Since the beginning of the pandemic, older adults, caregivers, and families have been told repeatedly to use technology to stay in touch, and to prevent and control the spread of the virus. And while technology has been beneficial in keeping people connected during difficult times, there is no denying that people are exhausted from having to lean so heavily on it. More and more people have been complaining of "Zoom fatigue," a term referring to the popular videoconferencing platform. This expression reflects the anxiety and exhaustion linked to the overuse of virtual communication platforms such as Zoom, Skype, FaceTime, Google Meet or Microsoft Teams.
Researchers looked at the main causes of technology fatigue and found it can be attributed to four main factors:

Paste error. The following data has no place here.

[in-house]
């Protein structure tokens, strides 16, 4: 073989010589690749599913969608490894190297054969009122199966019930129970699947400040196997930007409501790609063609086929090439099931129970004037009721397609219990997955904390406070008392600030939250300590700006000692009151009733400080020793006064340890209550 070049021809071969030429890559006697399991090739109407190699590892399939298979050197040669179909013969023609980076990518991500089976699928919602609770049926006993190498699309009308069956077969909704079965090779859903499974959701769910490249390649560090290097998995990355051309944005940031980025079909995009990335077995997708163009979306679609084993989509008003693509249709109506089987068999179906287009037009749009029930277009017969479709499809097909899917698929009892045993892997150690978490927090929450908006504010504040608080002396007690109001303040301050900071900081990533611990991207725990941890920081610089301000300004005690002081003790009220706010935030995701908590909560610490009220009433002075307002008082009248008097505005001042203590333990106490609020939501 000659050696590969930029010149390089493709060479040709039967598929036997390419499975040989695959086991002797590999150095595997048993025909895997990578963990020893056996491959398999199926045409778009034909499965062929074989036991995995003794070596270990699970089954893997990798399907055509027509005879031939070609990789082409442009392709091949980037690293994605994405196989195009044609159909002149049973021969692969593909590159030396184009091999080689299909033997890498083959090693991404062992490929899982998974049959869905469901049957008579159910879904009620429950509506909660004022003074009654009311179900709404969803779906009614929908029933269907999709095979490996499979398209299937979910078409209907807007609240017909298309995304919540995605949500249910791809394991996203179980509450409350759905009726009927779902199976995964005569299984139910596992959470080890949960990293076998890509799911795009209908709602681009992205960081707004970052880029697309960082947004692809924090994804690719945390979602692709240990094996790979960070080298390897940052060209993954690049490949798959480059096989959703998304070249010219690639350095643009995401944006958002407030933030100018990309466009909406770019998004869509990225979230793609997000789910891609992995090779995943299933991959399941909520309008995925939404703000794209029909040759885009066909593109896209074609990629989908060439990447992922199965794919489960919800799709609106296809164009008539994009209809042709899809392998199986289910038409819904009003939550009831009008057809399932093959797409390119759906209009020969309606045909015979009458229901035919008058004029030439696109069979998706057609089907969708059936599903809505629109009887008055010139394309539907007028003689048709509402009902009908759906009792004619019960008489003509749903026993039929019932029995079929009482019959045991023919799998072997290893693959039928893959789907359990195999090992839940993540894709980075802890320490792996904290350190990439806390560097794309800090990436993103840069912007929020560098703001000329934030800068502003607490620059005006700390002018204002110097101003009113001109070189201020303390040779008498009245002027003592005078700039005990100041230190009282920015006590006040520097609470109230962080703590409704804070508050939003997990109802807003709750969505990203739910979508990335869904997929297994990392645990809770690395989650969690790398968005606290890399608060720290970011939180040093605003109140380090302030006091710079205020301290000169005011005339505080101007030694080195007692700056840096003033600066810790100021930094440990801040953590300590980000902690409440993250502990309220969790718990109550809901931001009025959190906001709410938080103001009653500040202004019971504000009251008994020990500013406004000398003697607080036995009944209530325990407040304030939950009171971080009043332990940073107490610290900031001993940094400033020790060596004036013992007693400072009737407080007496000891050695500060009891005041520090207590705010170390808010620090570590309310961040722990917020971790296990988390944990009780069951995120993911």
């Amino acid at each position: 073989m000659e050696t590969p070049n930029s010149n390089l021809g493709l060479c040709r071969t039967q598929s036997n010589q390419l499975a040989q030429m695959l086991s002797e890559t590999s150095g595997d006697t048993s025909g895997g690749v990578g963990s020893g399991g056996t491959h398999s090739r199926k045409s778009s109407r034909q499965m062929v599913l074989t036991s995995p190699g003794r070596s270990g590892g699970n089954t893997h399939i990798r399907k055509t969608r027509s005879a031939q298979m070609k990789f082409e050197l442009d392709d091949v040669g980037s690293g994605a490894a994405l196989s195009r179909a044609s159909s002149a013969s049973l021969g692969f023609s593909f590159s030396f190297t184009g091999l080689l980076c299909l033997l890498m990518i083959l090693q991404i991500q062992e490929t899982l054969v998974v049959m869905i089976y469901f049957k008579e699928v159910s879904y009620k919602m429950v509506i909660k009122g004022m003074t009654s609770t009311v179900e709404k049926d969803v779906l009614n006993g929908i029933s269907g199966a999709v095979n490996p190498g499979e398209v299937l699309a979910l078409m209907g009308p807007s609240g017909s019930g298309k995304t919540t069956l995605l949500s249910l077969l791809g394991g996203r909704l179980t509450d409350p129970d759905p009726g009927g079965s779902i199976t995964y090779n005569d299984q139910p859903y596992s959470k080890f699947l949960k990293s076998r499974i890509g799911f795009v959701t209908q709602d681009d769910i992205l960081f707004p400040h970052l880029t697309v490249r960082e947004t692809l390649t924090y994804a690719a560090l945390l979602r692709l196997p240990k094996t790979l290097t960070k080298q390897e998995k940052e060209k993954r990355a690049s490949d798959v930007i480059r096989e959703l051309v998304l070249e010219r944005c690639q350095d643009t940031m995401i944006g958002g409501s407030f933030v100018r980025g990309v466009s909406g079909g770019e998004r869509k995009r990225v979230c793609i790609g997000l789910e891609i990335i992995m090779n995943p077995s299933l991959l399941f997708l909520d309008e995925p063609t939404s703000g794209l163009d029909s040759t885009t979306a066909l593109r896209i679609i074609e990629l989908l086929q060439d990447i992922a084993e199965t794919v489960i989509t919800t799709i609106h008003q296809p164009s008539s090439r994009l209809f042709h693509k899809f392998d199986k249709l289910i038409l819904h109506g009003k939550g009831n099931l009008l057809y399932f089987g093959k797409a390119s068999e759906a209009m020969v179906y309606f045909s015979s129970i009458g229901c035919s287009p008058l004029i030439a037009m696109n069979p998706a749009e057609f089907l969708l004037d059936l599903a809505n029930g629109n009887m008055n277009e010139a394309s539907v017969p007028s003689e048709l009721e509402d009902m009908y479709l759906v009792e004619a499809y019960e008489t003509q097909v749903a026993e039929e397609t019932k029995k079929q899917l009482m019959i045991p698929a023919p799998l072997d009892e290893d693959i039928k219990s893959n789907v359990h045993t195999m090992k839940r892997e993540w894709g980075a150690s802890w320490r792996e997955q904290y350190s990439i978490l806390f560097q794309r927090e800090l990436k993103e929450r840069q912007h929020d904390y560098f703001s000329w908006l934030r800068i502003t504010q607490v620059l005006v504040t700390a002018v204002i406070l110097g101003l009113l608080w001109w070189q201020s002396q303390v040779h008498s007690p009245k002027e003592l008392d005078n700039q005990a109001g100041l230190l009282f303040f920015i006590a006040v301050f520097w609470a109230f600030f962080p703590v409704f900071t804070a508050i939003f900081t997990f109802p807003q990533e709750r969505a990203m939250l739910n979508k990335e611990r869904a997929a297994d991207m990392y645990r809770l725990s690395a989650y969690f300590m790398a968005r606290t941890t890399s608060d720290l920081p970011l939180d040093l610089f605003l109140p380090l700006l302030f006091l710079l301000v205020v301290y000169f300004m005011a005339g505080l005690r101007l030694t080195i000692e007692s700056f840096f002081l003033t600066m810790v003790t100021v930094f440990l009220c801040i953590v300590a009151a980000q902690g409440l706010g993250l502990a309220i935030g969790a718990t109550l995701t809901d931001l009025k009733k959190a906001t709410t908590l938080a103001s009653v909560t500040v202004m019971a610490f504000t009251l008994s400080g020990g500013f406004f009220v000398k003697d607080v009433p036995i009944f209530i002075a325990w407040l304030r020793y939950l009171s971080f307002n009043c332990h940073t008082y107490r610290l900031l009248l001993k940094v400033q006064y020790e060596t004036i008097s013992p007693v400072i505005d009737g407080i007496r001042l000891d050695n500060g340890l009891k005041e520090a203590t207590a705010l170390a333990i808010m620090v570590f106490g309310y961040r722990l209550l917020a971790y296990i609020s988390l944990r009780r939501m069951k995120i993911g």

- Excessive eye contact
- Cognitive overload
- Loss of mobility
- The mirror effect
The good news is, there are things you can do to reduce overall fatigue. Turning off or minimizing your video, taking breaks, or switching up your location can help.
Technology can keep us connected, reducing feelings of loneliness and social isolation, but its overuse can also pose a challenge. Set boundaries with loved ones and family members about how often you feel comfortable connecting and try using some of the above techniques to make your time on screen a little less draining. Read through our resources below for more on reducing your technology fatigue.